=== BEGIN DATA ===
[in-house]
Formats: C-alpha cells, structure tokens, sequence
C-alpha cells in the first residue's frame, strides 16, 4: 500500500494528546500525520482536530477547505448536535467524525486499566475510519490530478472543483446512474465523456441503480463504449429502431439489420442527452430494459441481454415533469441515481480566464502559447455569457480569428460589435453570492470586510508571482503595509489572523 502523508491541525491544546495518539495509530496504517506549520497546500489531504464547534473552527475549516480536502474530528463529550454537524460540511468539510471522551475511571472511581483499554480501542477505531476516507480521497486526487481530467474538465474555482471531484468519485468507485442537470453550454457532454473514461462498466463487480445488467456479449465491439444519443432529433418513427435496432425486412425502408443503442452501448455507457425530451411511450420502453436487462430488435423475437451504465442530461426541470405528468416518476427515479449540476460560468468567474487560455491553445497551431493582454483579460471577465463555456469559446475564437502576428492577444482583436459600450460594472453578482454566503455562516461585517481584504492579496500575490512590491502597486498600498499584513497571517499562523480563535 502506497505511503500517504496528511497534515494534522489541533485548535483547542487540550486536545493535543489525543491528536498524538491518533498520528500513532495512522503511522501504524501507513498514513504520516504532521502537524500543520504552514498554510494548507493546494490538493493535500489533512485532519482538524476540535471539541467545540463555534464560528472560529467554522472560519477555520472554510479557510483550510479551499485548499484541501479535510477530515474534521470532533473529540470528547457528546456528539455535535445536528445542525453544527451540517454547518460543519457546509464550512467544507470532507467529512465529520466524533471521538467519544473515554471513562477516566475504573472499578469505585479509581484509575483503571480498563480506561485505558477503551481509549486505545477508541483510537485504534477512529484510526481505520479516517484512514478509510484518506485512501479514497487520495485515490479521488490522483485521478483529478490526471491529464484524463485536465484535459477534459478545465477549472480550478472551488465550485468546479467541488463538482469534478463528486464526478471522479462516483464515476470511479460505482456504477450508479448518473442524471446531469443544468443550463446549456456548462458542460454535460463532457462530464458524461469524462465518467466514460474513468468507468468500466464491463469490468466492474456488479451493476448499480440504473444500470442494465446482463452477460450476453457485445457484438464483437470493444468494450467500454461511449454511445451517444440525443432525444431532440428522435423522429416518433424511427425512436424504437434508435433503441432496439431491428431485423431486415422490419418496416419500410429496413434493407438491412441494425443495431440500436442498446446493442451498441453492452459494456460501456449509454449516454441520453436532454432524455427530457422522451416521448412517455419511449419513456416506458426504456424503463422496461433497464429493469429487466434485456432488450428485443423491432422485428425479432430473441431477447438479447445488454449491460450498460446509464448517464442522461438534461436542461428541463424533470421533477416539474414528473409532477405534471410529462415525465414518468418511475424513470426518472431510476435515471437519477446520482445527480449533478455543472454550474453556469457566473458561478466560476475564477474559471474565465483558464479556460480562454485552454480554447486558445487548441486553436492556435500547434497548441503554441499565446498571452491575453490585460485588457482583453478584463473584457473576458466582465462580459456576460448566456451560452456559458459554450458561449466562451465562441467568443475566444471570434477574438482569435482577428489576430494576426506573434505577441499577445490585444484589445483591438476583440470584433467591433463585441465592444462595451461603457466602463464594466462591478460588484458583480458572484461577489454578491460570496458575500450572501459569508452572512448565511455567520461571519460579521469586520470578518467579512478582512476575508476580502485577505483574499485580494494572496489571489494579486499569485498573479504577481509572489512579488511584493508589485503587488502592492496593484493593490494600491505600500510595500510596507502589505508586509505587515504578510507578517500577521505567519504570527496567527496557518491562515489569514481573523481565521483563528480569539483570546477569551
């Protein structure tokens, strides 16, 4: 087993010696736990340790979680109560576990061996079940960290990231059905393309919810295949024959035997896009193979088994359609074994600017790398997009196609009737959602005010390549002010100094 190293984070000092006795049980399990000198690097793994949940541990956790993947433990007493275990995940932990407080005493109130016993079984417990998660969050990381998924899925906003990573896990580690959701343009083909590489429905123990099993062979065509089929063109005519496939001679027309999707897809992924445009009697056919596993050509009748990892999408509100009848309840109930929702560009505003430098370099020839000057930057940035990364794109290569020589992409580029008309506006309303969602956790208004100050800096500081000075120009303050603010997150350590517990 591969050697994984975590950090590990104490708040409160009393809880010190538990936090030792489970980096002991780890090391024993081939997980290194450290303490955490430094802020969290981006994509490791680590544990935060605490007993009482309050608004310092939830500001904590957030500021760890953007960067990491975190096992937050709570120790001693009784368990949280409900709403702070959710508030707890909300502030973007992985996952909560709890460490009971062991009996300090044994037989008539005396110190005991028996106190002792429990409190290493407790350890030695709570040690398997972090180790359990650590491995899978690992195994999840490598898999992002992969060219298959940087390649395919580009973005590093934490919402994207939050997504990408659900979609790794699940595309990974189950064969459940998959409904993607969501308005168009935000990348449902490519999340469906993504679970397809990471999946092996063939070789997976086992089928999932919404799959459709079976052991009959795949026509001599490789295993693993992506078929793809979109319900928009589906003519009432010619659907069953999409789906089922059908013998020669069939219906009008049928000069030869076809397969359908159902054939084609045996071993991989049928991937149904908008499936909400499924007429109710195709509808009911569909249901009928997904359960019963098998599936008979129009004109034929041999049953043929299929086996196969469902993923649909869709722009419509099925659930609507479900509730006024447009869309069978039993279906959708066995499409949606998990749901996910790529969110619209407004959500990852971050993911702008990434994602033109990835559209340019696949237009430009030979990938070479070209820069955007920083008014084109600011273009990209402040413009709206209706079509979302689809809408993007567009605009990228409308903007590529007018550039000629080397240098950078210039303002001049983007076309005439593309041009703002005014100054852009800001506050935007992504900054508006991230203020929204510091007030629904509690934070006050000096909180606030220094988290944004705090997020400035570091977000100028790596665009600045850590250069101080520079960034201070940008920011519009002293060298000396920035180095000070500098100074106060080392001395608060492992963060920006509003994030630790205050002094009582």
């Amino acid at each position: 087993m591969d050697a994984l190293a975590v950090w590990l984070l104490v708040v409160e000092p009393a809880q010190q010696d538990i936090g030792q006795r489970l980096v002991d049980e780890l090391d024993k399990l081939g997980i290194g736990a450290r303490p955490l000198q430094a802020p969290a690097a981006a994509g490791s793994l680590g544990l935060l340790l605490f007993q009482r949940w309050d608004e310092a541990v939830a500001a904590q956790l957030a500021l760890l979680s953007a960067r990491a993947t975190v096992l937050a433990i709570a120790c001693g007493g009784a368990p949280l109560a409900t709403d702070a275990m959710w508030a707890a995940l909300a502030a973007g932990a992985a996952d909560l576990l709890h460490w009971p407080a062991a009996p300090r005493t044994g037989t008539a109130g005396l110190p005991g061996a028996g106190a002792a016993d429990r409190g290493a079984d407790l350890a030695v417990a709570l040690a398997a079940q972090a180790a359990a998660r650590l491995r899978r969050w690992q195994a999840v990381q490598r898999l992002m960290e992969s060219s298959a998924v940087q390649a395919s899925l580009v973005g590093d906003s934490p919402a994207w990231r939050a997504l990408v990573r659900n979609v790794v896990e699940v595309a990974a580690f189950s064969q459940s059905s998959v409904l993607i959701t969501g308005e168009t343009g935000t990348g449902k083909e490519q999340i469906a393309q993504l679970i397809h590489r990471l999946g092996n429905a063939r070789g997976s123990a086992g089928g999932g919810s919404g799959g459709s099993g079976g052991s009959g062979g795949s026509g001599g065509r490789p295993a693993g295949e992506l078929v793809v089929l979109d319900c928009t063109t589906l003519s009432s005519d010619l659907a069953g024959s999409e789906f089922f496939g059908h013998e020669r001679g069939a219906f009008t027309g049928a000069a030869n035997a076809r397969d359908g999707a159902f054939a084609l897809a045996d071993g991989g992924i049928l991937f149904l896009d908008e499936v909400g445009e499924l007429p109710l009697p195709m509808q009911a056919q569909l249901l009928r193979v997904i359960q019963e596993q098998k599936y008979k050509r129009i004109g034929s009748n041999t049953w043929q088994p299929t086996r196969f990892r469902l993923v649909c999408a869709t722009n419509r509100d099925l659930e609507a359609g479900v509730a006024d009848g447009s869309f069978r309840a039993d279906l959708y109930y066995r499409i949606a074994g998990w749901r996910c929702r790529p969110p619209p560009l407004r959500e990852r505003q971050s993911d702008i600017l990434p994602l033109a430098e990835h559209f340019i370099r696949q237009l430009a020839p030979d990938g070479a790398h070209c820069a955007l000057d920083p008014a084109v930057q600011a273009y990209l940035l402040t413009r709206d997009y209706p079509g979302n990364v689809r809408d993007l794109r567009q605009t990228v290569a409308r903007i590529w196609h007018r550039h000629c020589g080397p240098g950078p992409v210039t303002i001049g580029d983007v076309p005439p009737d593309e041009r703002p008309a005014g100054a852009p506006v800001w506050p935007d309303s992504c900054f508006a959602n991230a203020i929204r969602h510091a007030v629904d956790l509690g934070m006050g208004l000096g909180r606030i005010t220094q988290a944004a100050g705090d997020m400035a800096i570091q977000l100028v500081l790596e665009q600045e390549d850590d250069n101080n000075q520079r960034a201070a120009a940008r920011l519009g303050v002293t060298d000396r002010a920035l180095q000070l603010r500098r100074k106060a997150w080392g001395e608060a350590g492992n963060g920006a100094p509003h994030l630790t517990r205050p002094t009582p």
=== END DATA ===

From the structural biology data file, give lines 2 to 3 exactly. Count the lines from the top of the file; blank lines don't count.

Formats: C-alpha cells, structure tokens, sequence
C-alpha cells in the first residue's frame, strides 16, 4: 500500500494528546500525520482536530477547505448536535467524525486499566475510519490530478472543483446512474465523456441503480463504449429502431439489420442527452430494459441481454415533469441515481480566464502559447455569457480569428460589435453570492470586510508571482503595509489572523 502523508491541525491544546495518539495509530496504517506549520497546500489531504464547534473552527475549516480536502474530528463529550454537524460540511468539510471522551475511571472511581483499554480501542477505531476516507480521497486526487481530467474538465474555482471531484468519485468507485442537470453550454457532454473514461462498466463487480445488467456479449465491439444519443432529433418513427435496432425486412425502408443503442452501448455507457425530451411511450420502453436487462430488435423475437451504465442530461426541470405528468416518476427515479449540476460560468468567474487560455491553445497551431493582454483579460471577465463555456469559446475564437502576428492577444482583436459600450460594472453578482454566503455562516461585517481584504492579496500575490512590491502597486498600498499584513497571517499562523480563535 502506497505511503500517504496528511497534515494534522489541533485548535483547542487540550486536545493535543489525543491528536498524538491518533498520528500513532495512522503511522501504524501507513498514513504520516504532521502537524500543520504552514498554510494548507493546494490538493493535500489533512485532519482538524476540535471539541467545540463555534464560528472560529467554522472560519477555520472554510479557510483550510479551499485548499484541501479535510477530515474534521470532533473529540470528547457528546456528539455535535445536528445542525453544527451540517454547518460543519457546509464550512467544507470532507467529512465529520466524533471521538467519544473515554471513562477516566475504573472499578469505585479509581484509575483503571480498563480506561485505558477503551481509549486505545477508541483510537485504534477512529484510526481505520479516517484512514478509510484518506485512501479514497487520495485515490479521488490522483485521478483529478490526471491529464484524463485536465484535459477534459478545465477549472480550478472551488465550485468546479467541488463538482469534478463528486464526478471522479462516483464515476470511479460505482456504477450508479448518473442524471446531469443544468443550463446549456456548462458542460454535460463532457462530464458524461469524462465518467466514460474513468468507468468500466464491463469490468466492474456488479451493476448499480440504473444500470442494465446482463452477460450476453457485445457484438464483437470493444468494450467500454461511449454511445451517444440525443432525444431532440428522435423522429416518433424511427425512436424504437434508435433503441432496439431491428431485423431486415422490419418496416419500410429496413434493407438491412441494425443495431440500436442498446446493442451498441453492452459494456460501456449509454449516454441520453436532454432524455427530457422522451416521448412517455419511449419513456416506458426504456424503463422496461433497464429493469429487466434485456432488450428485443423491432422485428425479432430473441431477447438479447445488454449491460450498460446509464448517464442522461438534461436542461428541463424533470421533477416539474414528473409532477405534471410529462415525465414518468418511475424513470426518472431510476435515471437519477446520482445527480449533478455543472454550474453556469457566473458561478466560476475564477474559471474565465483558464479556460480562454485552454480554447486558445487548441486553436492556435500547434497548441503554441499565446498571452491575453490585460485588457482583453478584463473584457473576458466582465462580459456576460448566456451560452456559458459554450458561449466562451465562441467568443475566444471570434477574438482569435482577428489576430494576426506573434505577441499577445490585444484589445483591438476583440470584433467591433463585441465592444462595451461603457466602463464594466462591478460588484458583480458572484461577489454578491460570496458575500450572501459569508452572512448565511455567520461571519460579521469586520470578518467579512478582512476575508476580502485577505483574499485580494494572496489571489494579486499569485498573479504577481509572489512579488511584493508589485503587488502592492496593484493593490494600491505600500510595500510596507502589505508586509505587515504578510507578517500577521505567519504570527496567527496557518491562515489569514481573523481565521483563528480569539483570546477569551